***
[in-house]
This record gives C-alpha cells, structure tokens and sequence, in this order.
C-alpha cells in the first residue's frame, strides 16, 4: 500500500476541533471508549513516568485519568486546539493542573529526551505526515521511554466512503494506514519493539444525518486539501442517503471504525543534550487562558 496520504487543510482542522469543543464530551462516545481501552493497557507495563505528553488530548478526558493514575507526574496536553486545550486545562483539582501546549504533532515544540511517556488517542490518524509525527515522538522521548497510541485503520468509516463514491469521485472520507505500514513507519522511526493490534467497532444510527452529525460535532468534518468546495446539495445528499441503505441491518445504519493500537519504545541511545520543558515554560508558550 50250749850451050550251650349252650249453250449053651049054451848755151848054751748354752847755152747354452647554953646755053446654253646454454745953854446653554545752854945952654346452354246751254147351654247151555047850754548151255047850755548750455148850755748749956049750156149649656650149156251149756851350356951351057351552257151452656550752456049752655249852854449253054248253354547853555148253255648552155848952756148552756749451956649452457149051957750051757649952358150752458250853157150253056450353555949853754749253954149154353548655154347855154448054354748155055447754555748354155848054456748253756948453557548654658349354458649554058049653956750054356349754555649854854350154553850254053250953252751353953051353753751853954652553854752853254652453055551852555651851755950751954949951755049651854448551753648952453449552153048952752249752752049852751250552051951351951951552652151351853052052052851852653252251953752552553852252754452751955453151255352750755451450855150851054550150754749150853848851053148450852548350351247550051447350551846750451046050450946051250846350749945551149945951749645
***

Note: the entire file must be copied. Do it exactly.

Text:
[in-house]
This record gives C-alpha cells, structure tokens and sequence, in this order.
C-alpha cells in the first residue's frame, strides 16, 4: 500500500476541533471508549513516568485519568486546539493542573529526551505526515521511554466512503494506514519493539444525518486539501442517503471504525543534550487562558 496520504487543510482542522469543543464530551462516545481501552493497557507495563505528553488530548478526558493514575507526574496536553486545550486545562483539582501546549504533532515544540511517556488517542490518524509525527515522538522521548497510541485503520468509516463514491469521485472520507505500514513507519522511526493490534467497532444510527452529525460535532468534518468546495446539495445528499441503505441491518445504519493500537519504545541511545520543558515554560508558550 50250749850451050550251650349252650249453250449053651049054451848755151848054751748354752847755152747354452647554953646755053446654253646454454745953854446653554545752854945952654346452354246751254147351654247151555047850754548151255047850755548750455148850755748749956049750156149649656650149156251149756851350356951351057351552257151452656550752456049752655249852854449253054248253354547853555148253255648552155848952756148552756749451956649452457149051957750051757649952358150752458250853157150253056450353555949853754749253954149154353548655154347855154448054354748155055447754555748354155848054456748253756948453557548654658349354458649554058049653956750054356349754555649854854350154553850254053250953252751353953051353753751853954652553854752853254652453055551852555651851755950751954949951755049651854448551753648952453449552153048952752249752752049852751250552051951351951951552652151351853052052052851852653252251953752552553852252754452751955453151255352750755451450855150851054550150754749150853848851053148450852548350351247550051447350551846750451046050450946051250846350749945551149945951749645